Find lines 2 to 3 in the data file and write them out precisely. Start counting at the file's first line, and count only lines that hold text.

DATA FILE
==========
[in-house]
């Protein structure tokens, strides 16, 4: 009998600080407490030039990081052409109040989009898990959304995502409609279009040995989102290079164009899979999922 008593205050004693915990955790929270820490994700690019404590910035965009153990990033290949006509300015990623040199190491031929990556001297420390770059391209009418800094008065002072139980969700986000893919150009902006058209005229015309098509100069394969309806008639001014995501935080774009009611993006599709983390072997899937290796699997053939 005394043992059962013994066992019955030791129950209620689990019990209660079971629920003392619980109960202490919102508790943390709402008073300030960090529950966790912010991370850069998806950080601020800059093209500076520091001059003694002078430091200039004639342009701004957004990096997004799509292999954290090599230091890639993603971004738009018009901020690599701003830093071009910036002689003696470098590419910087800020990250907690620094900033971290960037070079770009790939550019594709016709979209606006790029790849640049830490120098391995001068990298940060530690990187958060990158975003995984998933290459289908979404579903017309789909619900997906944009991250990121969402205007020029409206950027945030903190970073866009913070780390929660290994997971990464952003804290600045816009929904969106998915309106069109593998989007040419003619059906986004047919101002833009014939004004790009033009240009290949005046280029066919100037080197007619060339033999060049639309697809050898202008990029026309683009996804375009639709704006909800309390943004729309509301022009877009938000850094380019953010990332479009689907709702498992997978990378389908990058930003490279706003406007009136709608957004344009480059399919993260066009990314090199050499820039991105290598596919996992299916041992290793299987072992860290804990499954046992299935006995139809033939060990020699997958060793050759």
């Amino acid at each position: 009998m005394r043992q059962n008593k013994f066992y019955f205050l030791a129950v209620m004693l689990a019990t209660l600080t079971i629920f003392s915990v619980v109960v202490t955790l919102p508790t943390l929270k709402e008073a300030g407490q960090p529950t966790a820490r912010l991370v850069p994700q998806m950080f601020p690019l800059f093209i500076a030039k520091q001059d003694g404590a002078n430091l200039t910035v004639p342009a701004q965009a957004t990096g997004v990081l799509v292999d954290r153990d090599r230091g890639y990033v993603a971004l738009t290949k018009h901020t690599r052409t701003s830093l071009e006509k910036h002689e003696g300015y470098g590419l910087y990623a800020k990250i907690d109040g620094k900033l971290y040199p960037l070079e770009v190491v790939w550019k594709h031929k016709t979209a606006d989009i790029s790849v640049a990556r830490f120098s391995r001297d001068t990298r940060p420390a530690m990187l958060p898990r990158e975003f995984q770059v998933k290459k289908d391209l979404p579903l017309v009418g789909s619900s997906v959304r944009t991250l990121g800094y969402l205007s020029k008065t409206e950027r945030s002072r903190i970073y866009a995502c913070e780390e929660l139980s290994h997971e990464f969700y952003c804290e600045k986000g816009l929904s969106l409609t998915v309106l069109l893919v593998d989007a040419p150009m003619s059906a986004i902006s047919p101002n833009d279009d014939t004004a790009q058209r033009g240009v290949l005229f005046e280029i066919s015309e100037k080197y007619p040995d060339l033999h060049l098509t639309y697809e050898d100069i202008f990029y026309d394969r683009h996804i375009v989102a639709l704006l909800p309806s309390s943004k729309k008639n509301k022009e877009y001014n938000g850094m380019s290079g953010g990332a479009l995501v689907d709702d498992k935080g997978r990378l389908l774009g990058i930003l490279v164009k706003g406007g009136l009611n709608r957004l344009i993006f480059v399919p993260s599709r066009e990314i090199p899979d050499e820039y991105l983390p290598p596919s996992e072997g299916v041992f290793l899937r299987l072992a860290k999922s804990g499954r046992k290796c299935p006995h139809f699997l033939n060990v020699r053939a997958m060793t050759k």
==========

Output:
């Protein structure tokens, strides 16, 4: 009998600080407490030039990081052409109040989009898990959304995502409609279009040995989102290079164009899979999922 008593205050004693915990955790929270820490994700690019404590910035965009153990990033290949006509300015990623040199190491031929990556001297420390770059391209009418800094008065002072139980969700986000893919150009902006058209005229015309098509100069394969309806008639001014995501935080774009009611993006599709983390072997899937290796699997053939 005394043992059962013994066992019955030791129950209620689990019990209660079971629920003392619980109960202490919102508790943390709402008073300030960090529950966790912010991370850069998806950080601020800059093209500076520091001059003694002078430091200039004639342009701004957004990096997004799509292999954290090599230091890639993603971004738009018009901020690599701003830093071009910036002689003696470098590419910087800020990250907690620094900033971290960037070079770009790939550019594709016709979209606006790029790849640049830490120098391995001068990298940060530690990187958060990158975003995984998933290459289908979404579903017309789909619900997906944009991250990121969402205007020029409206950027945030903190970073866009913070780390929660290994997971990464952003804290600045816009929904969106998915309106069109593998989007040419003619059906986004047919101002833009014939004004790009033009240009290949005046280029066919100037080197007619060339033999060049639309697809050898202008990029026309683009996804375009639709704006909800309390943004729309509301022009877009938000850094380019953010990332479009689907709702498992997978990378389908990058930003490279706003406007009136709608957004344009480059399919993260066009990314090199050499820039991105290598596919996992299916041992290793299987072992860290804990499954046992299935006995139809033939060990020699997958060793050759």
């Amino acid at each position: 009998m005394r043992q059962n008593k013994f066992y019955f205050l030791a129950v209620m004693l689990a019990t209660l600080t079971i629920f003392s915990v619980v109960v202490t955790l919102p508790t943390l929270k709402e008073a300030g407490q960090p529950t966790a820490r912010l991370v850069p994700q998806m950080f601020p690019l800059f093209i500076a030039k520091q001059d003694g404590a002078n430091l200039t910035v004639p342009a701004q965009a957004t990096g997004v990081l799509v292999d954290r153990d090599r230091g890639y990033v993603a971004l738009t290949k018009h901020t690599r052409t701003s830093l071009e006509k910036h002689e003696g300015y470098g590419l910087y990623a800020k990250i907690d109040g620094k900033l971290y040199p960037l070079e770009v190491v790939w550019k594709h031929k016709t979209a606006d989009i790029s790849v640049a990556r830490f120098s391995r001297d001068t990298r940060p420390a530690m990187l958060p898990r990158e975003f995984q770059v998933k290459k289908d391209l979404p579903l017309v009418g789909s619900s997906v959304r944009t991250l990121g800094y969402l205007s020029k008065t409206e950027r945030s002072r903190i970073y866009a995502c913070e780390e929660l139980s290994h997971e990464f969700y952003c804290e600045k986000g816009l929904s969106l409609t998915v309106l069109l893919v593998d989007a040419p150009m003619s059906a986004i902006s047919p101002n833009d279009d014939t004004a790009q058209r033009g240009v290949l005229f005046e280029i066919s015309e100037k080197y007619p040995d060339l033999h060049l098509t639309y697809e050898d100069i202008f990029y026309d394969r683009h996804i375009v989102a639709l704006l909800p309806s309390s943004k729309k008639n509301k022009e877009y001014n938000g850094m380019s290079g953010g990332a479009l995501v689907d709702d498992k935080g997978r990378l389908l774009g990058i930003l490279v164009k706003g406007g009136l009611n709608r957004l344009i993006f480059v399919p993260s599709r066009e990314i090199p899979d050499e820039y991105l983390p290598p596919s996992e072997g299916v041992f290793l899937r299987l072992a860290k999922s804990g499954r046992k290796c299935p006995h139809f699997l033939n060990v020699r053939a997958m060793t050759k």